Robert Coover’s flawed but impressive first novel, The Origin of the Brunists, won the William Faulkner Award for the best first novel of 1966. Set in a town that he calls West Condon, Coover's novel is an imaginative elaboration of a mine disaster based on the explosion in the Orient No. 2 mine between West Frankfort and Benton in 1951 in which one hundred and nineteen men died. Coover spent his youth in Herrin—his father owned a newspaper there—and he covered the events while home from college. (In addition to this novel, Herrin provided Coover with the subject for his first published story, "Blackdamp," which appeared in 1961.) The best parts of the book are grippingly told; few other accounts bring home what it must feel like to be, and die, underground.
Finally, Thornton Wilder set his 1967 novel The Eighth Day partly in the southern Illinois’s made-up “Coaltown;” the book won that year’s National Book Award, and is described as an old-fashioned saga that is probably read less than it deserves.
Lanford Wilson’s play The Mound Builders, which won an Obie in the 1975 season, takes place in the fictional Blue Shoals, Illinois, where the Wabash, Cumberland, Ohio, and Mississippi rivers come together. The play deals with a team of archeologists who are racing to retrieve priceless relics from Native-American burial mounds before they are swallowed by a new man-made lake that government officials think will become a major tourist attraction.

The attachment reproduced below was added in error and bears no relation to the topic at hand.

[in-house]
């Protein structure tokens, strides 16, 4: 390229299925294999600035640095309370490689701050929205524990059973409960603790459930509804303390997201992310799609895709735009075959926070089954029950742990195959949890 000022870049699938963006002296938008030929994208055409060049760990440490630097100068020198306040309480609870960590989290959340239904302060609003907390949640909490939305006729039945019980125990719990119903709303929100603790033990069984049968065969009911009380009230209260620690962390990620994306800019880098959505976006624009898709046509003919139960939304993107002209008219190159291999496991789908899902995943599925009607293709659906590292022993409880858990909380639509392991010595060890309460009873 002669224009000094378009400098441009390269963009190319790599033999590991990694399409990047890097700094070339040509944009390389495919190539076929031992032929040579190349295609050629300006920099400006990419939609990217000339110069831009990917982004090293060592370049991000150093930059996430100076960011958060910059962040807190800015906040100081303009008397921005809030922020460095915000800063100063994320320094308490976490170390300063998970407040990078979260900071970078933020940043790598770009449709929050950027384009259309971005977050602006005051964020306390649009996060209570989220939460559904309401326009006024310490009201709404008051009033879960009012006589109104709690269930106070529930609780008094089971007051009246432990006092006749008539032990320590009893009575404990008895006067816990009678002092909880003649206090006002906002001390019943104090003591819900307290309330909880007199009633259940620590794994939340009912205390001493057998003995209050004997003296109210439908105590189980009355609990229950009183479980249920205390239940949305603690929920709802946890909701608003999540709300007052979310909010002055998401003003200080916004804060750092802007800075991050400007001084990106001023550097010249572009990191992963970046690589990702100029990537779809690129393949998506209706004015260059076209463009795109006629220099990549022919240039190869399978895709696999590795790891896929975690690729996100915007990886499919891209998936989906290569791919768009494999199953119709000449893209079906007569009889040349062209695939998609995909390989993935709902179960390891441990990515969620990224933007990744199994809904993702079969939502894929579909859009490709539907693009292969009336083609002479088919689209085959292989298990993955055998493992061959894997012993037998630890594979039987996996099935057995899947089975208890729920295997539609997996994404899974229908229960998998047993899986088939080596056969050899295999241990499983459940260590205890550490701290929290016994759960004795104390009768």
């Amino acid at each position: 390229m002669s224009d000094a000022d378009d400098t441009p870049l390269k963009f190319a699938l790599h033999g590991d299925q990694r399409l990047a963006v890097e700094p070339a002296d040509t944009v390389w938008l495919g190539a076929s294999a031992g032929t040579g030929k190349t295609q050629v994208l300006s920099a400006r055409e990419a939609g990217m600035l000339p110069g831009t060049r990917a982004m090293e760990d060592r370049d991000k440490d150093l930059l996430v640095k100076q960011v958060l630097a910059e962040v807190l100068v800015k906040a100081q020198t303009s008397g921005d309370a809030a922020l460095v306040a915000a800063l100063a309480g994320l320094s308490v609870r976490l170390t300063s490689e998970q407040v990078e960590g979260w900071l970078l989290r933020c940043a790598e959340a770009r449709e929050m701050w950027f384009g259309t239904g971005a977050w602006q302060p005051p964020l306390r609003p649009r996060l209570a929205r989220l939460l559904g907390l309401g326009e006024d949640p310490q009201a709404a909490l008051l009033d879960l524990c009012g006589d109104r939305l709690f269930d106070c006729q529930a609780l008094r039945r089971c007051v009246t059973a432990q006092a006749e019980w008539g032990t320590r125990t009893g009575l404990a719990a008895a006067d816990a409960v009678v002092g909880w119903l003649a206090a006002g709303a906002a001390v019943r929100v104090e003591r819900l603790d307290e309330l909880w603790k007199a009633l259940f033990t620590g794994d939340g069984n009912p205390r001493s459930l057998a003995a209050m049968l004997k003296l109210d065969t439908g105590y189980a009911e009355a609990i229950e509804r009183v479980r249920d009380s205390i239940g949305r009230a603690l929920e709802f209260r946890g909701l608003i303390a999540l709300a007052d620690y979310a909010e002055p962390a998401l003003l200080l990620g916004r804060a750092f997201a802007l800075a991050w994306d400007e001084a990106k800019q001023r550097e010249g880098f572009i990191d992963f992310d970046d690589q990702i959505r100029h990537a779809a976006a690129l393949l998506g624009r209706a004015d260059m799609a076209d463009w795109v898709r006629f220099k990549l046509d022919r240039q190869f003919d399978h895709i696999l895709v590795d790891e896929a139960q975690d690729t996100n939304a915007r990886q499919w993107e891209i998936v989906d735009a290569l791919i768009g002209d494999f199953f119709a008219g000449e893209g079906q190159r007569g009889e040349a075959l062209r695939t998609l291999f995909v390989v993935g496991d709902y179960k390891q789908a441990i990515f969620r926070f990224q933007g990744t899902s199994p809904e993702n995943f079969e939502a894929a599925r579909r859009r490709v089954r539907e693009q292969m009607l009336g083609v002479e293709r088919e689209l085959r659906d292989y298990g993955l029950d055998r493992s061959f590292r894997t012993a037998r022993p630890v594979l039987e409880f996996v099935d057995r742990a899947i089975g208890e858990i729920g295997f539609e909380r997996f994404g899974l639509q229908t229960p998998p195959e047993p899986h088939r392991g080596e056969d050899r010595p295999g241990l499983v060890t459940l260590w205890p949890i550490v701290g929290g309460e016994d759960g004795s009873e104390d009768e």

James Jones and the Handy Writers' Colony by George Hendrick, Helen Howe, and Don Sackrider (Southern Illinois Press, 2001) recalls what has been described fairly as one of the most unusual writing colonies ever established in the United States, which nurtured the author of From Here To Eternity in Marshall County.
Politics has inspired many works of fiction, not counting state budget proposals, campaign biographies, newspaper articles. To date no serious work of fiction has taken up statehouse politics, although in 1912, reformer-turned novelist Brand Whitlock published a novel about The Thirteenth District, an imagined central Illinois congressional district. Admirers call it one of the few successful novels dealing with American politics at the grass-roots level, and rank it with work of William Dean Howells (faint raise to today’s readers). Detractors call it weakly plotted and sentimental, a reform tract with dialogue. (The horse this particular author was riding was direct elections.)
Authors of books for younger readers call Illinois home. Central Illinois alone has given us Jamie Gilson, the prolific and award-winning author of humorous books for middle-grade readers, was born in Beardstown in 1933. Virginia Eifert, for 27 years ending in 1966 the editor, author, and illustrator of Living Museum, the Illinois State Museum monthly, published many books (mostly on nature subjects) aimed at younger readers. Richard Peck, the prolific and much praised writer of novels for young adults, has set many of his novels in small towns based on such real places as his old home town of Cerro Gordo (A Year Down Yonder and its sequel, A Long Way from Chicago), Illiopolis (Dreamland Lake, 1973) and the farm country near Taylorville (Fair Weather, 2001).